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Top 10 Cars of the Year

The burgeoning luxury auto market offers a wealth of options. We've picked the best from 10 segments to help you through your abundance of decisions.
Paul A. Eisenstein
From the Print Edition:
Richard Branson, Sept/Oct 2007

It's all about choice, isn't it? But while it may be easy to sort through all the different brands of soap at your local supermarket, it can get downright confounding to pick the best automobile for you and your family. The choices are greater than ever—by our count, more than 100 different luxury cars, trucks and crossovers will be available in U.S. dealer showrooms come 2008—and the numbers will continue to grow. Struggling to stand out in this crowded market, manufacturers are targeting increasingly narrower niches. Consider Cadillac's combination pickup/SUV, the Escalade EXT. New brands are getting into the luxury segment, as well. Improbably enough, Hyundai will soon roll out a production version of its Concept Genesis, an under-$40,000 sedan aimed at competing with the likes of the Lexus LS and BMW 7 Series.

So how do you pick the right product? Obviously, we all have different tastes and needs. If you're looking to tow a boat, you won't want a Ferrari. But what to choose when you've focused on sedans or coupes or sports cars and still find a dozen choices? Start by checking out Cigar Aficionado's 10 Best list for 2008.

We've divided the luxury market into 10 of its most important segments, everything from so-called entry luxury vehicles to high-line cars and full-size luxury SUVs. The list takes in all but a few of the oddest and most exotic products on the market.

Our judges considered a variety of factors when compiling and comparing their choices, starting with things like styling, performance, comfort, safety, quality and range of features. Then the emphasis shifted according to category. Mileage mattered when comparing green cars and crossover SUVs while performance was a critical differentiator among our top sports car options. High-line sedans and coupes had to deliver the latest in technology and creature comfort.

Some of the calls were close, so our runners-up are more than just also-rans. They're good alternatives that readers should check out closely before making their own purchase decisions. Here, now, the Cigar Aficionado 10 Best List of Cars, Trucks and Crossovers.

Entry luxury car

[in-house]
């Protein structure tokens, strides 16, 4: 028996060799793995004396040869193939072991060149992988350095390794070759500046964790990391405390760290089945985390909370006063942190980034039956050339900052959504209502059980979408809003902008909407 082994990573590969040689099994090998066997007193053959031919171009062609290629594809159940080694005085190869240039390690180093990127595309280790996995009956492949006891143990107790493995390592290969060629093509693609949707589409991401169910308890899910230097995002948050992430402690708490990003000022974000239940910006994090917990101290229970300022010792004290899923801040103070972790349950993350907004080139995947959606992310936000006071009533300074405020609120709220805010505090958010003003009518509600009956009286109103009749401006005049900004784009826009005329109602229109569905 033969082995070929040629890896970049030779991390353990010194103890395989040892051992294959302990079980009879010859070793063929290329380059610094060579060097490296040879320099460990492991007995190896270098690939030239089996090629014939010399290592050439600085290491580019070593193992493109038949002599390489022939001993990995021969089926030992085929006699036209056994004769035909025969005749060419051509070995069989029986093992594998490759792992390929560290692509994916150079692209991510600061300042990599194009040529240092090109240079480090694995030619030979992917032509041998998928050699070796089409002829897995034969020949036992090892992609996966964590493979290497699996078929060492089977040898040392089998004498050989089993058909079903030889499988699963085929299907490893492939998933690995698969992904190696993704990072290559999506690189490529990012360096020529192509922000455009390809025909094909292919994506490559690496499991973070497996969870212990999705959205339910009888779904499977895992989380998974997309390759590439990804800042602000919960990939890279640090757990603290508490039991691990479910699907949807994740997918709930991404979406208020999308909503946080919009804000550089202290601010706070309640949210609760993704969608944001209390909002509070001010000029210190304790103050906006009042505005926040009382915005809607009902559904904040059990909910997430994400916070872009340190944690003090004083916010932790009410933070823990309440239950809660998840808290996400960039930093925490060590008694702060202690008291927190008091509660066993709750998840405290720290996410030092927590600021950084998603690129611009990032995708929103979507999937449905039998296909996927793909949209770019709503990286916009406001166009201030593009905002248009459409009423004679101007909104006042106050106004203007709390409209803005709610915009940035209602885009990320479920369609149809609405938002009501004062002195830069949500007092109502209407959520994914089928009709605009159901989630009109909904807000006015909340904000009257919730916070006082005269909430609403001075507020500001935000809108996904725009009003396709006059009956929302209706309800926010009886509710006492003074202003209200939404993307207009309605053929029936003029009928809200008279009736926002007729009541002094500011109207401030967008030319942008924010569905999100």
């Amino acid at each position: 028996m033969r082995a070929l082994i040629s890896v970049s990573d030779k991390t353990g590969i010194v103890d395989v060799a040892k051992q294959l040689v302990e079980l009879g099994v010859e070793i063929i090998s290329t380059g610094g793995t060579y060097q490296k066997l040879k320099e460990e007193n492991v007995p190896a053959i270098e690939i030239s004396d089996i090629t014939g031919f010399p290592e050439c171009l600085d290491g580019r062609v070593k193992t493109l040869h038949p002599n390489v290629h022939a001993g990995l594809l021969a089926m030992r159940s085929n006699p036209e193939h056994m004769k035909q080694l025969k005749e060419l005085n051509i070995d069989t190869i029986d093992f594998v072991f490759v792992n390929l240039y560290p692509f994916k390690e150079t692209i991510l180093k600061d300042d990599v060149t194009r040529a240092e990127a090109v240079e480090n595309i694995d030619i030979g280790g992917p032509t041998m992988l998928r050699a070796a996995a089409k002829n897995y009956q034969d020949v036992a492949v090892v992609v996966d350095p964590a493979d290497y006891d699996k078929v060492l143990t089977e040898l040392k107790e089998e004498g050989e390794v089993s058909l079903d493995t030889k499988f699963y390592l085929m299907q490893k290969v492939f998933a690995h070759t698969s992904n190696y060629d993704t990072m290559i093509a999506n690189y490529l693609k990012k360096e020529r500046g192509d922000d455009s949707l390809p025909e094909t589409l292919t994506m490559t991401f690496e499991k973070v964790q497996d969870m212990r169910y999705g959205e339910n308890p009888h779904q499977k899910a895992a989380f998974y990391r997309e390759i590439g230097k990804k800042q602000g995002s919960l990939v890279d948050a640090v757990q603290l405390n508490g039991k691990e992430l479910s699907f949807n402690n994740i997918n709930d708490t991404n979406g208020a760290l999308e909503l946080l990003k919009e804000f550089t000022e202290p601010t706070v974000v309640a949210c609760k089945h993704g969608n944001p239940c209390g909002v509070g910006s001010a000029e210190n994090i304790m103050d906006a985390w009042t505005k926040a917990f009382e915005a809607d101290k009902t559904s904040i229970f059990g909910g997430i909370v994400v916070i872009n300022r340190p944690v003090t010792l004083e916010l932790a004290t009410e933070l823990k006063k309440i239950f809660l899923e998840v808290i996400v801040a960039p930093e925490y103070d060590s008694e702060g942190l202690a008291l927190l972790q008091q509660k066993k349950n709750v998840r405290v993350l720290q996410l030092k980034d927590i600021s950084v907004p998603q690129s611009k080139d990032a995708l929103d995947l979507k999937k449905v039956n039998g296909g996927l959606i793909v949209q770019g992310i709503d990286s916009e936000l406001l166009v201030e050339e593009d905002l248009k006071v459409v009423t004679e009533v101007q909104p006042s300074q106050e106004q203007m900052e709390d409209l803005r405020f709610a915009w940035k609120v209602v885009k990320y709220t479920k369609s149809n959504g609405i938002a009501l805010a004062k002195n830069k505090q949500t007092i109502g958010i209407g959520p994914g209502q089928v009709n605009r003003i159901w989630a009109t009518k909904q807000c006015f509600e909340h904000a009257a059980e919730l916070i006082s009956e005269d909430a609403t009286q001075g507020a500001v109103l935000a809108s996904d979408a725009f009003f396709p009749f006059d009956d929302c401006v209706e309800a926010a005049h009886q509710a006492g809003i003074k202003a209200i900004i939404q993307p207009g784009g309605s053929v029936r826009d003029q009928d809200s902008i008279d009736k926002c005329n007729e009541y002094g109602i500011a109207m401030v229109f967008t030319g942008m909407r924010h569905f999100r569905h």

Cadillac CTS
Once, Cadillac laid claim to being the "standard to the world." Sadly, most of today's buyers recall a subsequent era when Caddy, to put it kindly, lost its way. The first-generation CTS was a desperately needed sign that something was stirring down in General Motors' design and engineering studios. The sedan's "Art & Science" styling was edgy and distinctive, the Autobahn-tuned platform and power train nudging into German territory, while quality and reliability topped even the vaunted Japanese.

The all-new gen-2 CTS "tends more towards art than science," suggests chief engineer Randall Schwarz, of its decidedly more refined exterior and complete interior makeover, which rivals the best in its class. The 2008 Caddy is priced along the lines of the Mercedes-Benz C-Class but boasts interior space closer to the E-Class. Getting import-oriented luxury buyers back into domestic showrooms isn't easy, but if the new CTS can't work some magic, Cadillac might as well turn out the lights.

RUNNERS-UP: Mercedes-Benz C-Class sedan You've come a long way, baby. This all-new sedan marks the 25th anniversary of the original Baby Benz and, in a bold move, comes in two distinctive designs: Luxury, with its classic, tri-star hood ornament, and Sport, heavily influenced by the $400,000 SLR supercar.

Mini The completely redesigned micro-compact shows that great things still come in small packages. The '08 model remains small enough to fit into the cargo compartment of a full-size SUV, but it's surprisingly roomy, luxuriously appointed and just a blast to drive.

Audi A3 With gasoline prices unlikely to ever come back down much, American buyers may be downsizing to stretch their fuel budgets, but Audi's smallest model—in the United States—shows that doesn't mean sacrificing style, comfort or performance.


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